Before Pulp Fiction made him a household name again, and before you could hear his name without hearing the words ‘Scientology’ or ‘jet plane’, Blow Out was easily the best performance of John Travolta’s career. It was the first film of his that shows us that there was a lot more to the man than Vinnie Barbarino and Welcome Back Kotter episodes. Blow Out is Travolta’s moment in the sun and he makes the best of it in every scene.
In the role of Sally, Nancy Allen proves that she can go from bitch (Chris Hargensen in Carrie) to bimbo in two seconds flat. There is a sweetness to her performance that almost makes you forget the real reason she was in the car in the first place. Dennis Franz is appealingly slimy as Manny, her somewhat partner in crime. The creepiest performance in the film comes from John Lithgow as the assassin on the trail of Jack and Sally. I personally don’t think any actor can play menacing as naturally as Lithgow.
Blow Out not only alludes to the Chappaqiddick incident; it also alludes to Watergate and the Kennedy assassination. But the main theme above all that is the movie-making process in and of itself. The matching of sound to film, the editing process and the end result of it all. With Blow Out, De Palma has made his masterpiece. This is his film through and through.
- Jason Statham Will Star in Brian De Palma’s Remake of HEAT (geektyrant.com)
- Not Necessarily Noir II: Roxie Theater, San Francisco, Nov 4-8 (mrmovietimes.com)
- John Travolta Addicted to Hookers? (celebs.gather.com)
- Brian De Palma Adds Dominic Cooper and Karoline Herfurth to ‘Passion’ (slashfilm.com)
TARZAN THE APE MAN aka The Worst Movie Ever Made-United States-1981
Directed by John Derek Screenplay by Tom Rowe Really loosely based on characters created by Edgar Rice Burroughs
Do not even remotely expect this to be a serious review. First of all there is no way anybody in their right mind could review this film with any degree of serious. Secondly, I watched this film many years ago and remember it well enough to know that it sucked worse than Jenna Jameson with braces. If I were to watch this movie again I would have to pour bleach in my eyes and Formula 409 in my ears. How bad is this movie, you ask? I’ve come up with a few ‘facts’ to illustrate exactlly that.
1. Do you remember the scene in Fight Club where Tyler Durden and his henchmen are de-magnetizing the tapes in the video store? Now here’s the rest of the story. Tyler and the gang had just watched Tarzan the Apeman. They wanted to make sure that no one would ever have to suffer the way that they suffered ever again.
2. All the animals that were in the film have dis-associated themselves from the film. At the San Diego Zoo a man was horribly mauled when he insisted that one of the lions was in the movie. He just wouldn’t let it go.
3. The movie is so bad that Playboy ran a pictorial showcasing all of Bo Dereks nude scenes. Buy the issue and you’ve seen all the good parts. Oh and don’t even get me started on the dialogue. If I recall there was a scene in the film where Jane says to Tarzan, “Are you a virgin?” I think Tarzan replied with something like “Awwww, shucks no. Tarzan has made love to all the chimpanzees in the jung—-oh you mean have Tarzan ever done it with a woman? (Sighs) No. Dammit.”
It’s that damn bad, folks.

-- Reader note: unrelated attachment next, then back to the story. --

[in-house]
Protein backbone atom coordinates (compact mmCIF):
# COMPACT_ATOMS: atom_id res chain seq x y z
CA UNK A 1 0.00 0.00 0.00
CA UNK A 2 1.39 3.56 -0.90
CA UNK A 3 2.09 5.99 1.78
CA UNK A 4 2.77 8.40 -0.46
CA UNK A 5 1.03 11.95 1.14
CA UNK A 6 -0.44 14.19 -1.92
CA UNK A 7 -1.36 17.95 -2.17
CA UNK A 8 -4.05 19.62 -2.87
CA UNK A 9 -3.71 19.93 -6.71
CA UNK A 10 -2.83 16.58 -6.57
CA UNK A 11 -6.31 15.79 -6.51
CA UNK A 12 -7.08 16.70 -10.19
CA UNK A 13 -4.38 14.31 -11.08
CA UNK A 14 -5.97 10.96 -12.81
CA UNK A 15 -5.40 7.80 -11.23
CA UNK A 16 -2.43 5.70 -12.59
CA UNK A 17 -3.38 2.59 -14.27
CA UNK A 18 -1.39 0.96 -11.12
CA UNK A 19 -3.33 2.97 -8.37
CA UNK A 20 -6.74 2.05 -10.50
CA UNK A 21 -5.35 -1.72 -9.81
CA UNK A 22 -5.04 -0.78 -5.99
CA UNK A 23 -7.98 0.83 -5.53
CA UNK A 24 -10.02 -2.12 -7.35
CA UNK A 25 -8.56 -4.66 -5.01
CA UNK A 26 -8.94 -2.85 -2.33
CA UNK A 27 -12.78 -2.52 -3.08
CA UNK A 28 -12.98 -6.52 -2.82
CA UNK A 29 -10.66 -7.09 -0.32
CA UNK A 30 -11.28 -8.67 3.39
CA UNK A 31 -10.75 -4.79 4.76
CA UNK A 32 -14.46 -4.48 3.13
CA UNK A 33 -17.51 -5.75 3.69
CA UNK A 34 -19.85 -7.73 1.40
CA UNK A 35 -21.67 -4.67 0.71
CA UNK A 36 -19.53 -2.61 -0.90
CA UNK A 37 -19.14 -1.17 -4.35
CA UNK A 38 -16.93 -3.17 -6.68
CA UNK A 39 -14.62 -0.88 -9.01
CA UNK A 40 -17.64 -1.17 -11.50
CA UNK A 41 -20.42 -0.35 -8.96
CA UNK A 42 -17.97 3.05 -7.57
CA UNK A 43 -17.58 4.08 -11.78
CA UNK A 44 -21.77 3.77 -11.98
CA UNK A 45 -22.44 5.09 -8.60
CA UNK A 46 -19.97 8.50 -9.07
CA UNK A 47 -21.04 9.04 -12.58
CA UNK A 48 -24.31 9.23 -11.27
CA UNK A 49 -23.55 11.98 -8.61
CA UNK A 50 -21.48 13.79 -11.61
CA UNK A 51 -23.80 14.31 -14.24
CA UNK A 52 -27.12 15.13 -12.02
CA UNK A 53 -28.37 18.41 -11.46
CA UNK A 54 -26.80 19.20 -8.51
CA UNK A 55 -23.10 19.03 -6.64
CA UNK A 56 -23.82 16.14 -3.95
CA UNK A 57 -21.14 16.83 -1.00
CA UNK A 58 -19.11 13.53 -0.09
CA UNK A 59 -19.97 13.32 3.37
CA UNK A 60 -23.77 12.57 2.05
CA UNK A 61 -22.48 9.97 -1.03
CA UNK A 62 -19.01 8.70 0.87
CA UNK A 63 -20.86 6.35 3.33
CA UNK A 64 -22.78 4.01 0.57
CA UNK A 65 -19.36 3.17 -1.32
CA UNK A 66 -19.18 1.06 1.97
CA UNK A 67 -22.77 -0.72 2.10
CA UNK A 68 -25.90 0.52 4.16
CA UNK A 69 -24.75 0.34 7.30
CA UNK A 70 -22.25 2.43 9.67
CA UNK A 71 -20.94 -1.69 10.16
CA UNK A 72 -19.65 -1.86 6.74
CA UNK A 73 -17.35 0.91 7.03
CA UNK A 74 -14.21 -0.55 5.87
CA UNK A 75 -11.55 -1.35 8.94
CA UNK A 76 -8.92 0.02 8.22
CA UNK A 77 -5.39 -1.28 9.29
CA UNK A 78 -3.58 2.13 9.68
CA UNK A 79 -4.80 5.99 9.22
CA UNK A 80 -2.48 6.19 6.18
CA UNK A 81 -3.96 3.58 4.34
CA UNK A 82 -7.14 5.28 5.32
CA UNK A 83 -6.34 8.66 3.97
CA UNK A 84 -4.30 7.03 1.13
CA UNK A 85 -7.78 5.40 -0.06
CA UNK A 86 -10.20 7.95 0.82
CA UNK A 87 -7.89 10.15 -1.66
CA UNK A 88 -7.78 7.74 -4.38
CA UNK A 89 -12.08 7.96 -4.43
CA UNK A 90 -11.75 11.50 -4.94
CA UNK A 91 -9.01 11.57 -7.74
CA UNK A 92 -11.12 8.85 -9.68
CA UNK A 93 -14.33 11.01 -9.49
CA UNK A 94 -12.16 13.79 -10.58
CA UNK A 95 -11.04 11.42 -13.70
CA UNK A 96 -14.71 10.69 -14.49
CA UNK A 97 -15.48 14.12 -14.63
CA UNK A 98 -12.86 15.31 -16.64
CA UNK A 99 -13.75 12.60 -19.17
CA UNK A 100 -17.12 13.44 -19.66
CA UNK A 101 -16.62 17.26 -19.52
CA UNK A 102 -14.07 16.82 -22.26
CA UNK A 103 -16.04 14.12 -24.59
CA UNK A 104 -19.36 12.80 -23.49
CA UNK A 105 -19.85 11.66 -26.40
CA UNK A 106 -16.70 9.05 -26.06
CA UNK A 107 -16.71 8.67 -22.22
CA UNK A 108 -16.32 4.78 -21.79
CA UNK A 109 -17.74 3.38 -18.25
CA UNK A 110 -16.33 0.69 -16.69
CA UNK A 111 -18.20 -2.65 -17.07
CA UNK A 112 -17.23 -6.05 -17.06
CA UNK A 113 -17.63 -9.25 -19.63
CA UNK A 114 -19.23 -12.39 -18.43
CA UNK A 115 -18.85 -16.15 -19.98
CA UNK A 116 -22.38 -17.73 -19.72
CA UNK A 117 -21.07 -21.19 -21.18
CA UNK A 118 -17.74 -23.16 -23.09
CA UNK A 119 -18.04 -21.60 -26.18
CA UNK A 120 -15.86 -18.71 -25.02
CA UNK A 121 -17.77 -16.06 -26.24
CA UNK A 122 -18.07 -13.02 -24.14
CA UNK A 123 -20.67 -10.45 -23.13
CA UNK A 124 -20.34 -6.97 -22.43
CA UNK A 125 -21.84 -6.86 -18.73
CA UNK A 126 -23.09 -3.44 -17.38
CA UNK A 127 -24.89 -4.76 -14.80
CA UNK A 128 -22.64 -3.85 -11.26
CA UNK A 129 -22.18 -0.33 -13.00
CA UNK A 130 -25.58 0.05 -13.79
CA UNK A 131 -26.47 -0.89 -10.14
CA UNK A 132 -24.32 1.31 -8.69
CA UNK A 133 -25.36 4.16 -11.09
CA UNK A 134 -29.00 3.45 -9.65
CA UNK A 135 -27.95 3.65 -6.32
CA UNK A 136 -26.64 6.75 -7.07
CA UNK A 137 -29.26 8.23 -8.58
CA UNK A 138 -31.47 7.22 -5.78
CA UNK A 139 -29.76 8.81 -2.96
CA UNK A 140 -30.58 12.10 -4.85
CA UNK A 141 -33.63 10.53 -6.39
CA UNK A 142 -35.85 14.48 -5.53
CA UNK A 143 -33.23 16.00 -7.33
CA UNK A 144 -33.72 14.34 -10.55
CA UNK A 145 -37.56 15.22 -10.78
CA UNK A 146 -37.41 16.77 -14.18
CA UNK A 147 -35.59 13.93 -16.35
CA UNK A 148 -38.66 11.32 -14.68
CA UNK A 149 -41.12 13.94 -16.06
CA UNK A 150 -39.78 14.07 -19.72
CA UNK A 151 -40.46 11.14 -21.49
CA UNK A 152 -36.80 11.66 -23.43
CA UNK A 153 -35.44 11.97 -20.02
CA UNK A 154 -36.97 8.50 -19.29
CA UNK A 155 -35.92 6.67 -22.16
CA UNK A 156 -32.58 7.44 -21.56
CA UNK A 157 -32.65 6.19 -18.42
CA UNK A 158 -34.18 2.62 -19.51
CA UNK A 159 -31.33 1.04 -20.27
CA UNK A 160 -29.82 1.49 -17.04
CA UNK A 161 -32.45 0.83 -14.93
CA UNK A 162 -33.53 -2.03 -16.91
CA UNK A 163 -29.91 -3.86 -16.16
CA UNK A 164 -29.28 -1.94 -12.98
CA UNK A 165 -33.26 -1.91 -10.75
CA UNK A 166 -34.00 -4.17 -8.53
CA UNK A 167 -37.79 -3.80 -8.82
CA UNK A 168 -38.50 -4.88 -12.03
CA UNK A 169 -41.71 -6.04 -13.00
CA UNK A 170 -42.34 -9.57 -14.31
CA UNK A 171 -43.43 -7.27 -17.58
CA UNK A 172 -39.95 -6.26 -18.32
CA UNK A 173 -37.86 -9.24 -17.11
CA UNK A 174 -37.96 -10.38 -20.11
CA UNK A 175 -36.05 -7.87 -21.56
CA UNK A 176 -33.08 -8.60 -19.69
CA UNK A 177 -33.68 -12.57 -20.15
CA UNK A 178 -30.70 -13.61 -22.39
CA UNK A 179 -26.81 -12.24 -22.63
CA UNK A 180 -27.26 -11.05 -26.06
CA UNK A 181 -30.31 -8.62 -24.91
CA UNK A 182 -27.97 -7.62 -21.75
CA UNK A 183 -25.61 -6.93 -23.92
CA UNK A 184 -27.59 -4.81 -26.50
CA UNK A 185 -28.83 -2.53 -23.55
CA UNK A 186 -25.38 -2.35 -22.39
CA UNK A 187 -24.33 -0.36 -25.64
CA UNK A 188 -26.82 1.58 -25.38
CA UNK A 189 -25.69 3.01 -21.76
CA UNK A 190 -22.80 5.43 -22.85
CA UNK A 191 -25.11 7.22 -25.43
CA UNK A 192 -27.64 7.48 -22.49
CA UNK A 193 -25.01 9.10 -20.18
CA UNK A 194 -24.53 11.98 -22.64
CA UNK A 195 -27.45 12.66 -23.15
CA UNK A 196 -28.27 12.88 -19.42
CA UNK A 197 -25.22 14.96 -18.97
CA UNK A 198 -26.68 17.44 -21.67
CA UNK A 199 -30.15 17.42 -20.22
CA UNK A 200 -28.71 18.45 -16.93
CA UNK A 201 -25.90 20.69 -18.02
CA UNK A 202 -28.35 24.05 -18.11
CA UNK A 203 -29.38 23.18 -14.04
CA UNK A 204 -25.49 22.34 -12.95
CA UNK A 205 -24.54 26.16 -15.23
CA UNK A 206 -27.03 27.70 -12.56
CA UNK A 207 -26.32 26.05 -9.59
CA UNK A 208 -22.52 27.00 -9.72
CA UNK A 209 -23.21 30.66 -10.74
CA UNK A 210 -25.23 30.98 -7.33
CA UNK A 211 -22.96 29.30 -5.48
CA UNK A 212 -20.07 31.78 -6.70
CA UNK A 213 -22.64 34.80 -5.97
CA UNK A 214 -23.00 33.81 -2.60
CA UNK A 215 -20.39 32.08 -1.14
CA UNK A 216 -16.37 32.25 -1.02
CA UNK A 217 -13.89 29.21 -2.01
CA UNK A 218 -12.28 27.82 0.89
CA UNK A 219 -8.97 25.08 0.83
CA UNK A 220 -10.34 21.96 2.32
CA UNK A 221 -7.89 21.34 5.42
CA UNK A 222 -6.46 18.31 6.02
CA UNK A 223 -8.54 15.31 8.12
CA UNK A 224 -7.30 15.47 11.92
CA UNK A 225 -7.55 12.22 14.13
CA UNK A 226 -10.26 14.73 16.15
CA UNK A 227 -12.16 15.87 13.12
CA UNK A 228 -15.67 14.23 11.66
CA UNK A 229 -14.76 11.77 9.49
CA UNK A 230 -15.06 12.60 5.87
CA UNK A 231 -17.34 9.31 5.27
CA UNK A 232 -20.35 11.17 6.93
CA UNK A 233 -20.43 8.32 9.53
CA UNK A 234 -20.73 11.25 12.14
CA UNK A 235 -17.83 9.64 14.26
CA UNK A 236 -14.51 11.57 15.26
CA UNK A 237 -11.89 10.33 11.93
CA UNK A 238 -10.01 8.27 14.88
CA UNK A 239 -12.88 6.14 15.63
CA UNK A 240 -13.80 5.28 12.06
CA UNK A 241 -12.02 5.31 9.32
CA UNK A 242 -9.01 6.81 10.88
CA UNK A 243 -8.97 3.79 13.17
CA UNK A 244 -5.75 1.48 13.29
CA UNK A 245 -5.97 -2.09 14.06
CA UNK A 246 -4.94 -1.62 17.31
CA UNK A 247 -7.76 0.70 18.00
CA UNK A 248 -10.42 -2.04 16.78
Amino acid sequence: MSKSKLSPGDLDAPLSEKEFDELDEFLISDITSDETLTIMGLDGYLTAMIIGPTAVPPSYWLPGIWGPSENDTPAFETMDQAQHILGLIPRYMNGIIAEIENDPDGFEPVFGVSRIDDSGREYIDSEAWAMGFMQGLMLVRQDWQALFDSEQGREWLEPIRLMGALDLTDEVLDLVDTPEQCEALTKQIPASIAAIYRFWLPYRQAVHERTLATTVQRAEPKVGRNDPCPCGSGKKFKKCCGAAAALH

Now, before I list some TRIVIA for the film I thought I would have a little contest. Nothing fancy, mind you. I can’t afford to give away cool prizes. But I can give away a “Way to go!” I am going to list four pieces of trivia for the film. All but one of them is factual. The first person to tell me which piece of trivia is false gets a “Way to go!” TRIVIA
- Woop! Bo Derek admits to having Linsanity (bazaardaily.com)
- Cheetah, of Tarzan movie fame, dies at 80 (seattletimes.nwsource.com)
- Animal sanctuary says chimp from ’30s Tarzan flicks has died (thestar.com)
- Bo Derek Has Linsanity, Excited for ‘CSI: Miami’ [Video] (inquisitr.com)
- Tarzan’s Cheetah Dies At 80 [Update: Or, Maybe Not] (outsidethebeltway.com)
THE EVIL DEAD-United States-1981
Written and Directed by Sam Raimi
The very first word that comes to my mind regarding Sam Raimi’s The Evil Dead is masterpiece. Stephen King described it as ‘the most ferociously original horror film of the year’ at the time of its release and nothing could be closer to the truth about this movie. There is ferocity to this film that a hundred other horror films could only have wet dreams about. It starts off slow and picks up speed like a forest fire. Get in its way and you will be burned to a crisp and trampled underfoot and left in a pool of your own boiling blood and gore.
The Evil Dead possesses one of the most threadbare plots that I have ever seen in a film. Five friends venture to a remote cabin where they find The Book of the Dead and a tape recording of demonic incantations. They read the book and play the tapes and all hell breaks loose. One by one they are all taken over by flesh possessing demons. All but Ash, that is; he’s the final girl of the film. He’s the one who has all the fun chopping off limbs, decapitating, poking his thumbs into eyeballs and listening as his now demonic girlfriend chants ‘We’re gonna get you’ over and over and over again. It seems the only way you can beat these evil dead baddies is through total bodily dismemberment. Oh, what a joy!
I watch The Evil Dead at least twice a year. It helps to remind me just what a horror film should be made up. Three parts fun, three parts fear and three parts blood and gore with a simple uncluttered plot. If you haven’t seen it, what the hell are you waiting for, a written invitation? Geez!
- 25 Things You May Not Know About ‘The Evil Dead’ (moviefone.com)
- Bruce Campbell Talks Evil Dead Remake (dreadcentral.com)